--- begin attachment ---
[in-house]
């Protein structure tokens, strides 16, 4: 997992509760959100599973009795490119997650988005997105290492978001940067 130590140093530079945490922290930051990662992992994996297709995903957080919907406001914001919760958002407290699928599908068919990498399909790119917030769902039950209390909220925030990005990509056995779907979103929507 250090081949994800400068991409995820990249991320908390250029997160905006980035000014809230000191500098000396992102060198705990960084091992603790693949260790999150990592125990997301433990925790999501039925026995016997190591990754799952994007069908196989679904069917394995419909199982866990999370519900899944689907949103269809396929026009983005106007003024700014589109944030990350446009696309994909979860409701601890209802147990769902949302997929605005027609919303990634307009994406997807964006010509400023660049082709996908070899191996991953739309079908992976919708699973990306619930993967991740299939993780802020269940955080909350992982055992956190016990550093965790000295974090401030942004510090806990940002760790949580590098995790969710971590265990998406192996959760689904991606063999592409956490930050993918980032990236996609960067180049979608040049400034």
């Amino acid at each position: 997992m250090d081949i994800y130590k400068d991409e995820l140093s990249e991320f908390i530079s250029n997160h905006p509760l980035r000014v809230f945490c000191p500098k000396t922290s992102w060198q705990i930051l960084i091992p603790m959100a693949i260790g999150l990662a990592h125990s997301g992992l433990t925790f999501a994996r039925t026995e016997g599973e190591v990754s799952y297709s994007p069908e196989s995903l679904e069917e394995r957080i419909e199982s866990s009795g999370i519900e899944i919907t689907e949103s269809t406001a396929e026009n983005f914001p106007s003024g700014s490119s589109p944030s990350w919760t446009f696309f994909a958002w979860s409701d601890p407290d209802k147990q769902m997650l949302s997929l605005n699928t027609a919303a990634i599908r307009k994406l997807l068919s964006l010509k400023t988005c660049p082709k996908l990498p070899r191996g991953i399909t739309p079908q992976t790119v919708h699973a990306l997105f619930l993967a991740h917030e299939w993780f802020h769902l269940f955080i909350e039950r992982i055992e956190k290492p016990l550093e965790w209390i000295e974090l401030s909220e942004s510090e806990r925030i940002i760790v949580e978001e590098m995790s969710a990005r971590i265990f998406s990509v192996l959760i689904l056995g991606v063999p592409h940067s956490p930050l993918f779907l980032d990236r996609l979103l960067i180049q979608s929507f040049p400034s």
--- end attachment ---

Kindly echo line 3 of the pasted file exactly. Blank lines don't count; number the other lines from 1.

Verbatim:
């Amino acid at each position: 997992m250090d081949i994800y130590k400068d991409e995820l140093s990249e991320f908390i530079s250029n997160h905006p509760l980035r000014v809230f945490c000191p500098k000396t922290s992102w060198q705990i930051l960084i091992p603790m959100a693949i260790g999150l990662a990592h125990s997301g992992l433990t925790f999501a994996r039925t026995e016997g599973e190591v990754s799952y297709s994007p069908e196989s995903l679904e069917e394995r957080i419909e199982s866990s009795g999370i519900e899944i919907t689907e949103s269809t406001a396929e026009n983005f914001p106007s003024g700014s490119s589109p944030s990350w919760t446009f696309f994909a958002w979860s409701d601890p407290d209802k147990q769902m997650l949302s997929l605005n699928t027609a919303a990634i599908r307009k994406l997807l068919s964006l010509k400023t988005c660049p082709k996908l990498p070899r191996g991953i399909t739309p079908q992976t790119v919708h699973a990306l997105f619930l993967a991740h917030e299939w993780f802020h769902l269940f955080i909350e039950r992982i055992e956190k290492p016990l550093e965790w209390i000295e974090l401030s909220e942004s510090e806990r925030i940002i760790v949580e978001e590098m995790s969710a990005r971590i265990f998406s990509v192996l959760i689904l056995g991606v063999p592409h940067s956490p930050l993918f779907l980032d990236r996609l979103l960067i180049q979608s929507f040049p400034s």